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ANALYSIS: Torture Still Flourishes Globally Driven by Ineffective Policing

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In breach of the UN Convention, torture and ill-treatment have been reported in 141 countries from every corner of the world by Amnesty International, with experts pointing to poor policing as the core reason for this dehumanizing development.

MOSCOW, May 13 (RIA Novosti), Nikita Alentyev – In breach of the UN Convention, torture and ill-treatment have been reported in 141 countries from every corner of the world by Amnesty International, with experts pointing to poor policing as the core reason for this dehumanizing development.

“There is a number of drivers behind this despicable practice with certain motives specific to some countries. The more general case is poor policing, as there are certain countries that don’t know how to conduct proper practices. It is much easier for authorities in such places to get the needed confession – which in many cases has little or no credibility – through torture, than carry out an effective investigation. Such “lazy” policing results in the outrageous extent of torture today,” Michael Garcia Bochenek, Amnesty International’s Senior Director for International Law and Policy told RIA Novosti Tuesday.

Using ill-treatment and torture as a shortcut to justice seems a sensible explanation to Widney Brown, Director of Programs at Physicians for Human Rights, who also spoke to RIA Novosti about the Tuesday report.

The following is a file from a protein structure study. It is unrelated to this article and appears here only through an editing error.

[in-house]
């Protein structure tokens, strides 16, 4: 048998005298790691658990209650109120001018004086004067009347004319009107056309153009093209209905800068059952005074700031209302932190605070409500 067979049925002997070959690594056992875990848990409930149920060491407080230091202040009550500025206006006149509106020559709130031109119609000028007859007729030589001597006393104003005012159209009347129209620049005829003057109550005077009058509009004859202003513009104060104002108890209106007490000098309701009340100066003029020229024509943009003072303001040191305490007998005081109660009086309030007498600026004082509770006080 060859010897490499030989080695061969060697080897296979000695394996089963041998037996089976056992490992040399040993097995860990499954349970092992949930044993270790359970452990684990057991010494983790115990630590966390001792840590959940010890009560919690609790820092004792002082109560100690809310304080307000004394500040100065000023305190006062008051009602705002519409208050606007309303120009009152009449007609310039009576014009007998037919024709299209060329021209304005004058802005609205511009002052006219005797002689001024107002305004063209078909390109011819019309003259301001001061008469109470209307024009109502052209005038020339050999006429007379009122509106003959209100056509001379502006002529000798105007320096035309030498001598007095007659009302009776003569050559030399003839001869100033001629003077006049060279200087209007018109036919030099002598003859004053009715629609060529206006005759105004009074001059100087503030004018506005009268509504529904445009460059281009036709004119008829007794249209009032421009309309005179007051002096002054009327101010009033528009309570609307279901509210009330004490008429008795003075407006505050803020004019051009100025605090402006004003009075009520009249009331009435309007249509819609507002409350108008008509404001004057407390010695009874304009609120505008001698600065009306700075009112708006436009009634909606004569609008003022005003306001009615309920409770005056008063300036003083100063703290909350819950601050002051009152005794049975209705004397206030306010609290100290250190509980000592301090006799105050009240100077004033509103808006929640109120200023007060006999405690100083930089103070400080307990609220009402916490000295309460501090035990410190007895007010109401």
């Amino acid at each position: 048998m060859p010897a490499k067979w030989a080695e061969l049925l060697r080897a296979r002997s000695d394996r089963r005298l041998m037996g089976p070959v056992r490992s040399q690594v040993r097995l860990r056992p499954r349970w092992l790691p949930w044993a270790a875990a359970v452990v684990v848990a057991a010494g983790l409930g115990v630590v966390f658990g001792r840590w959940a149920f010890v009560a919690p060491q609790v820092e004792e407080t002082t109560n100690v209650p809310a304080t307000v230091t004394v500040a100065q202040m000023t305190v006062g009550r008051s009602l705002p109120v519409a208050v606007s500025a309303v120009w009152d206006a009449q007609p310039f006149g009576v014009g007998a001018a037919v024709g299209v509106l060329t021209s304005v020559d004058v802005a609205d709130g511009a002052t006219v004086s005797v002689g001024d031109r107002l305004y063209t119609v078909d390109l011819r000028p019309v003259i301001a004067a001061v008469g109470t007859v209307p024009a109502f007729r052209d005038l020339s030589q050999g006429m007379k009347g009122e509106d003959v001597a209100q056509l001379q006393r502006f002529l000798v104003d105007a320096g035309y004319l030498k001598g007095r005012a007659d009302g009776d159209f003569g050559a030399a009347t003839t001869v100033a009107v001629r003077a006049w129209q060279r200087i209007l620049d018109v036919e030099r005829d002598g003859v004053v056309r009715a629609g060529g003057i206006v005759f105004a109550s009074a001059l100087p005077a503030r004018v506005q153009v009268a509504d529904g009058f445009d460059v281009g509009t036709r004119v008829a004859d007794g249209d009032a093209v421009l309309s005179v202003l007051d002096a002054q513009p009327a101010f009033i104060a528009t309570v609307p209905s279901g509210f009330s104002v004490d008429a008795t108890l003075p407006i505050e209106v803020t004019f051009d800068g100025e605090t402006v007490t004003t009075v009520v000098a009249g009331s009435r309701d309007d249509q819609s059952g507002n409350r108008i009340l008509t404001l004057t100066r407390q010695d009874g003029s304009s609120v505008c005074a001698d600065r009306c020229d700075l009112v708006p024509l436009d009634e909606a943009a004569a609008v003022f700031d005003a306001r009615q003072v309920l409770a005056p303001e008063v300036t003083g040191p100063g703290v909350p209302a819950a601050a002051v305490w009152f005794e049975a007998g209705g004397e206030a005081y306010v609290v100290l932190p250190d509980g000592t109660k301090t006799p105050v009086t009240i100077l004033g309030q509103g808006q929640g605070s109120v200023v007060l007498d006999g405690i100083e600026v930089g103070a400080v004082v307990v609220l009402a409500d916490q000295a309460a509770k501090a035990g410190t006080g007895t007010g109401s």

“When people demand a response to the crime rates, rather than investing in the training of police to effectively investigate crimes, the tendency is to want to “round up the usual suspects”; get confessions through coercion (torture and ill-treatment) and subject the suspects to harsh punishments which is then touted as an effective response to crime,” she said, warning of a dangerous catch inherent to this approach, as “crime rates remain high and there is a loss of trust in the criminal justice system.”

The more shocking revelation, according to Michael Bochenek, is that “countries with enough resources and sufficient evidence that common sense safeguards significantly decrease the number of tortures are far too often in breach of such practices.”

“The safeguards against torture, indeed, should be common knowledge, such as allowing immediate access to a lawyer, or insuring the necessary medical assistances. Judges should be aware of the evidence obtained through torture and never use it in court,” Bochenek said, outlining solutions given in the Amnesty international report.

As one of the examples, he drew on the situation in the USA, “the country with the highest percentage of its population behind bars, the highest number of crimes on record, and the most cruel form of detention – death row, with people spending years awaiting the final punishment with no knowledge of their fate tomorrow.”

Speaking for an independent organization that uses medicine and science to stop mass atrocities, Widney Brown, gave a more specific and practice-oriented account of the ways to combat ill-treatment around the globe.

“Reports of torture and ill-treatment are often ignored or discounted by judges and prosecutors who say they do not know who to believe.  Physicians for Human Rights have worked with medical clinicians to document both the physical and psychological evidence of torture which allows judges and prosecutors to make decisions based on independently obtained medical evidence,” she concluded.

The report of the London-based international human rights organization Amnesty International, published Tuesday, launches a worldwide campaign to fulfill the promises countries gave 30 years ago to commit to “zero-tolerance of torture.”

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